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Sterling jumps as May calls June election

Mon 24 April 2017

Highlights from last week:

  • UK general election confirmed for 8 June
  • UK retail sales slump in March
  • Macron and Le Pen through to French presidential run-off

The week ahead:

  • ECB policy meeting (Thursday, 12.45pm)
  • UK first-quarter GDP data (Friday, 9.30am)
  • US first-quarter GDP data (Friday, 1.30pm)

View exchange rates and interest rates

Sterling holds gains despite retail sales drop

Sterling leapt to six-month highs above $1.28 against the US dollar and touched a four-month high over €1.20 versus the euro last week after Theresa May confirmed an early UK general election will take place on 8 June. Markets appear to be calculating that a strong lead in the polls for the Conservatives could translate into a landslide victory for Mrs May which would strengthen her position for negotiating a successful Brexit deal.

The pound generally held onto its gains through to the end of the week despite data on Friday showing UK retail sales fell by 1.8% in March, which was far worse than the 0.2% drop expected by economists. Overall sales for the first quarter posted their biggest quarterly decline since 2010, adding to the signs that consumer spending appetite is waning as higher inflation bites into households’ real incomes.

Macron and Le Pen to contest French presidential run-off

The scope for more exchange rate volatility to come is inevitably lifted by the start of a busy European election roster, which started with Sunday’s first round of the French presidential election which had looked to be a tight affair between the top four candidates. In the event, the second round run-off on 7 May will be contested by centrist independent Emmanuel Macron and far-right candidate Marine Le Pen. By early on Monday (24 April), the sterling/euro rate was trading at nearer the €1.18 level, with the euro finding some support from relief that the second round will not be a choice between the two Eurosceptic candidates Le Pen and Jean-Luc Melechon.

Sterling also firmer elsewhere

Sterling rose above NZ$1.83 for the first time since September, with the New Zealand dollar finding only temporary support against the pound after New Zealand consumer prices rose at an annual rate of 2.2% in the first quarter of 2017. This was the highest inflation rate in more than five years and prompted some speculation the Reserve Bank of New Zealand may eventually lift interest rates slightly sooner than previously thought.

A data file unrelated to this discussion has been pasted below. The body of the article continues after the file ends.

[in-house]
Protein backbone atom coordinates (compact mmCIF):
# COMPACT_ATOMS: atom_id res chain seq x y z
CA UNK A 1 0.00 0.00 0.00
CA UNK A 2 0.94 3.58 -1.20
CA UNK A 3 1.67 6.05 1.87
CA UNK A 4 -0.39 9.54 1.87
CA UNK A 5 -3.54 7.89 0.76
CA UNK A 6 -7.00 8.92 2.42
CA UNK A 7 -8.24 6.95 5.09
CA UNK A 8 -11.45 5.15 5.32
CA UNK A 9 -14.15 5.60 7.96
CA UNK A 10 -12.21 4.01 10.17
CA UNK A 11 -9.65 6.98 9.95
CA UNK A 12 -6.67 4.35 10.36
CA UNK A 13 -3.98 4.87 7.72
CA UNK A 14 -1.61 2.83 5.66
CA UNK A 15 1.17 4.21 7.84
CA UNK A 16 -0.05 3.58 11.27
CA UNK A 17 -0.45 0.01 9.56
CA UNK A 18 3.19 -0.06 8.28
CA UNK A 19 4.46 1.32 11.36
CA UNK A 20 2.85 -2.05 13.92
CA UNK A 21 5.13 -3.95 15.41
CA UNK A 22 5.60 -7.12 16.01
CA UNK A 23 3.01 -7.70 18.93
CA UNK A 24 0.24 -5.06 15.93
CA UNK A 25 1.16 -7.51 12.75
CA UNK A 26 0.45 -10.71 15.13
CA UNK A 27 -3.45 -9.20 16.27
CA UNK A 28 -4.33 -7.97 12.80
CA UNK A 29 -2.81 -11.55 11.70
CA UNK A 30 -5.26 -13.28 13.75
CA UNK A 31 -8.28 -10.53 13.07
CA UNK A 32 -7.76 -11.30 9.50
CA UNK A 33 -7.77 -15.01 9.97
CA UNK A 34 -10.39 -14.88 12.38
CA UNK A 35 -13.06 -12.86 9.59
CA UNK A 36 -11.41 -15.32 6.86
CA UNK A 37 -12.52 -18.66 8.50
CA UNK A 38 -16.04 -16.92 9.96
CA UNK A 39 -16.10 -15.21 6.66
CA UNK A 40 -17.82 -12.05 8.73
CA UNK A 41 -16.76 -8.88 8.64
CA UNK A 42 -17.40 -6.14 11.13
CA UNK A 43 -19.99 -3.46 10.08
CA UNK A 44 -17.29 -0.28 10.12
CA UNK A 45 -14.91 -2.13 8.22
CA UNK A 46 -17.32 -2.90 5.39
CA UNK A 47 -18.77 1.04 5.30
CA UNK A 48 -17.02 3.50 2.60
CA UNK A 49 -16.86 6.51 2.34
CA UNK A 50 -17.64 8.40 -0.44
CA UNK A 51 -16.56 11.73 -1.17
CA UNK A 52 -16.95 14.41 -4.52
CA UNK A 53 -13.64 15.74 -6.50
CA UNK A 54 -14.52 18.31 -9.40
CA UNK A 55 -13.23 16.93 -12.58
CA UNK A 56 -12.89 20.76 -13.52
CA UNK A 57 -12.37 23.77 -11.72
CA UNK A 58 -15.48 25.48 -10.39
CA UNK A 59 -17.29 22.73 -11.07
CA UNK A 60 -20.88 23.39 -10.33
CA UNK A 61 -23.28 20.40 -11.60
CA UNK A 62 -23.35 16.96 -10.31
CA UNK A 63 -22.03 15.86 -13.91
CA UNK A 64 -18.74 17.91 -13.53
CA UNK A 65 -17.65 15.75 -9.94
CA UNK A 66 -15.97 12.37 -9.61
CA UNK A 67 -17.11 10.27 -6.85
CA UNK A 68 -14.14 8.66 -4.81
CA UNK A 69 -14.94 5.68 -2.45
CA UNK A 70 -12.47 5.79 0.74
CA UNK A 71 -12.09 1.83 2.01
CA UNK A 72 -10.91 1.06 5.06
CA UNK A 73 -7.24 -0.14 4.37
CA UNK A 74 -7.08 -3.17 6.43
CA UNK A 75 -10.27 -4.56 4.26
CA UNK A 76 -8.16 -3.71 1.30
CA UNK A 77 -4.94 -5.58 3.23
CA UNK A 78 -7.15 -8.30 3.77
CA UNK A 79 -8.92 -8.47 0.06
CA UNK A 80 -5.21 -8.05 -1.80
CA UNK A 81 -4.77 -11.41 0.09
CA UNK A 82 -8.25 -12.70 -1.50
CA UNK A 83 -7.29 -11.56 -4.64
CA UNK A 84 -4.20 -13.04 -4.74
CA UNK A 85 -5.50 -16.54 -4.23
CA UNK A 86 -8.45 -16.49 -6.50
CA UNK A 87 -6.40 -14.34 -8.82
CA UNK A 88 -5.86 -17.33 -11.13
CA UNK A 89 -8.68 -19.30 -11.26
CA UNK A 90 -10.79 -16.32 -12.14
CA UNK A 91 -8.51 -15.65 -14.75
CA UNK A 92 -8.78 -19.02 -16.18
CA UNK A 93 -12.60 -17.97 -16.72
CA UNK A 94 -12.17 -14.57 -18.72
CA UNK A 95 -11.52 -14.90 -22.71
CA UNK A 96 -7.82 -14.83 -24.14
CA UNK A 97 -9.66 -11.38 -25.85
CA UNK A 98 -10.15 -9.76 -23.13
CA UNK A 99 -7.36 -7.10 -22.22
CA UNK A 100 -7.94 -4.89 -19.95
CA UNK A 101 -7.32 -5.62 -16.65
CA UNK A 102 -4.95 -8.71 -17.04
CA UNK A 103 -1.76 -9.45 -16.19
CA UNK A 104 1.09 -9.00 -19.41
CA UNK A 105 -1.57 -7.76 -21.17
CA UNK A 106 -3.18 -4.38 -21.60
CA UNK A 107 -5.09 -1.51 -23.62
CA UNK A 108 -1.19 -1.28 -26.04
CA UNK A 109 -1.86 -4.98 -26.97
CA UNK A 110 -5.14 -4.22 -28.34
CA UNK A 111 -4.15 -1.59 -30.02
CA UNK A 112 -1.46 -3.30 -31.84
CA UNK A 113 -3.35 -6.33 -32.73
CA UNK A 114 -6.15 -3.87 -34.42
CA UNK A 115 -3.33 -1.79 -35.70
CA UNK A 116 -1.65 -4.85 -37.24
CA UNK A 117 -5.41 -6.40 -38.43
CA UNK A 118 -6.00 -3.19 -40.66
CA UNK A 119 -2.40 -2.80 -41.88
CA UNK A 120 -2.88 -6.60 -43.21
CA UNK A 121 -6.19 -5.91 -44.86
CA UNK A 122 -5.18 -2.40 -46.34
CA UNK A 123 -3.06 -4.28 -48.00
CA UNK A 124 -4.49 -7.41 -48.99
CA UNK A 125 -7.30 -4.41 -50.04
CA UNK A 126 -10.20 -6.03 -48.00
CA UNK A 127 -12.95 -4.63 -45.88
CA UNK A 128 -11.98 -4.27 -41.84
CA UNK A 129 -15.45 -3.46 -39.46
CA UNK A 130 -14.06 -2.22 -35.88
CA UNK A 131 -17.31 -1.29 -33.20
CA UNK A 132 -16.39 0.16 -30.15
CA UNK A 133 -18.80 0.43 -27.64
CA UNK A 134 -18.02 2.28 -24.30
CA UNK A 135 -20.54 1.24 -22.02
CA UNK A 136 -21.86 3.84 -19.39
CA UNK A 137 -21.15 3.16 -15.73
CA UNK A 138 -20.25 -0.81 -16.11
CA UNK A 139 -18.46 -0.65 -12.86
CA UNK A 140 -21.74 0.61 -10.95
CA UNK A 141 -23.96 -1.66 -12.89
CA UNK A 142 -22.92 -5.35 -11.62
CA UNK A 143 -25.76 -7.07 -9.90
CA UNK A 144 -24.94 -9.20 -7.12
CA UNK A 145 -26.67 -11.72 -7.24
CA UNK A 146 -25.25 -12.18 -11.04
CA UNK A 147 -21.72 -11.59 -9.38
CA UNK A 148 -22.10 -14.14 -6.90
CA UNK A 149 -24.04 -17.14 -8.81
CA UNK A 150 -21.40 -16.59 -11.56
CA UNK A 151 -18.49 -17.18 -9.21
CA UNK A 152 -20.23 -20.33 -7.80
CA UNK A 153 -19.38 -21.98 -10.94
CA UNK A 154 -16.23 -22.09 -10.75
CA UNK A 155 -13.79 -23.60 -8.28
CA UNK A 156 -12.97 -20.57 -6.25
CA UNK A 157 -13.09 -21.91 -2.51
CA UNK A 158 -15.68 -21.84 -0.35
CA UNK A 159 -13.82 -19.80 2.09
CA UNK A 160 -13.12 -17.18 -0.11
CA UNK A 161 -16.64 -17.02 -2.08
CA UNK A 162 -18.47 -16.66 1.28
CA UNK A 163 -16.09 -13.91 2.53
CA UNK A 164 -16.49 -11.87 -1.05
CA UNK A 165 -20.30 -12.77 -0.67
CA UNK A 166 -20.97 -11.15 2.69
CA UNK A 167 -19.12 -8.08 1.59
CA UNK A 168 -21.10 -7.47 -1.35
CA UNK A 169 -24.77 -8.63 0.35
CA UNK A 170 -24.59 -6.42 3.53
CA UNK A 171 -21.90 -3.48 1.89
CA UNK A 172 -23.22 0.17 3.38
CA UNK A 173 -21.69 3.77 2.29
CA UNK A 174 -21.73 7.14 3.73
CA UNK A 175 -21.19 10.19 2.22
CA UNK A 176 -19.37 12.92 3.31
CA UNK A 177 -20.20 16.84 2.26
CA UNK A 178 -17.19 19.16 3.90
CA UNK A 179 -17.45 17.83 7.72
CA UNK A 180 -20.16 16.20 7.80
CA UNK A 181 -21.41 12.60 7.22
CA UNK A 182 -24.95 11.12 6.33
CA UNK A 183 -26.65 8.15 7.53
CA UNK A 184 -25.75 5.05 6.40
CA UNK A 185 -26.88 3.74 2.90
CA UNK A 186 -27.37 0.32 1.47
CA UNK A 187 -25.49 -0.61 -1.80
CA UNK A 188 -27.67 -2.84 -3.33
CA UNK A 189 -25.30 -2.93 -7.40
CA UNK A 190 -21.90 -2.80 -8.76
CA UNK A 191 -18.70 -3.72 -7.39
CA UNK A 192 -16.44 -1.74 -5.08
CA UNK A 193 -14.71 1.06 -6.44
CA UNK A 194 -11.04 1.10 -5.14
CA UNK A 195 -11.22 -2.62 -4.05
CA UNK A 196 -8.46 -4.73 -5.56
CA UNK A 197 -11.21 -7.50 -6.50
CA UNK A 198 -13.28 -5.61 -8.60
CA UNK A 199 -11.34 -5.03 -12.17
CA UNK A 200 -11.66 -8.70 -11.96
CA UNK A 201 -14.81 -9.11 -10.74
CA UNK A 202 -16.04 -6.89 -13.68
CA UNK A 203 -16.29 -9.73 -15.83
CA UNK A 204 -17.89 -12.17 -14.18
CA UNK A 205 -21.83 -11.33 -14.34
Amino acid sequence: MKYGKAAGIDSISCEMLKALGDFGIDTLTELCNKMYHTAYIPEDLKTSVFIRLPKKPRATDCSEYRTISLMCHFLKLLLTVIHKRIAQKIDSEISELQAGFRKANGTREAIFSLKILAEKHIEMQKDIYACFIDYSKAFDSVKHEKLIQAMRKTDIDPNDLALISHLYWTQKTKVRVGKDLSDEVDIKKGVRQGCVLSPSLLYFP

Sterling’s climb above C$1.72 against the Canadian dollar was also a first since September. The Canadian dollar was dragged lower by a combination of lower oil prices and a developing dairy trade dispute between Canada and the US. The Australian dollar, which is typically another commodity-led currency, also struggled. The pound advanced to highs above A$1.70 for the first time since early January.

View UK, US and euro zone announcements with our economic calendar

The week ahead

A relatively light domestic UK data calendar initially this week provides public sector net borrowing figures (Tuesday, 9.30am), although the first estimate of first-quarter Gross Domestic Product (GDP) growth later in the week (Friday, 9.30am) will come under considerable scrutiny for signs of any economic slowdown since the turn of the year.

The wider European economic calendar is headlined by the European Central Bank’s monetary policy announcement and press conference (Thursday, from 12.45pm), with markets likely to be looking for any indications that the central bank is considering scaling back monetary support in response to improving economic conditions.

The US release schedule is quite eventful this week, the highlight of which is likely to be a first estimate of first-quarter GDP growth (Friday, 1.30pm).

Other key data releases:

Australian consumer price inflation data (Wednesday, 2.30am)

Bank of Japan monetary policy announcement (Thursday, 3.00am)

Japanese consumer price inflation data (Friday, 12.30am) and unemployment data (Friday, 12.30am)

Canadian GDP (Friday, 1.30pm)

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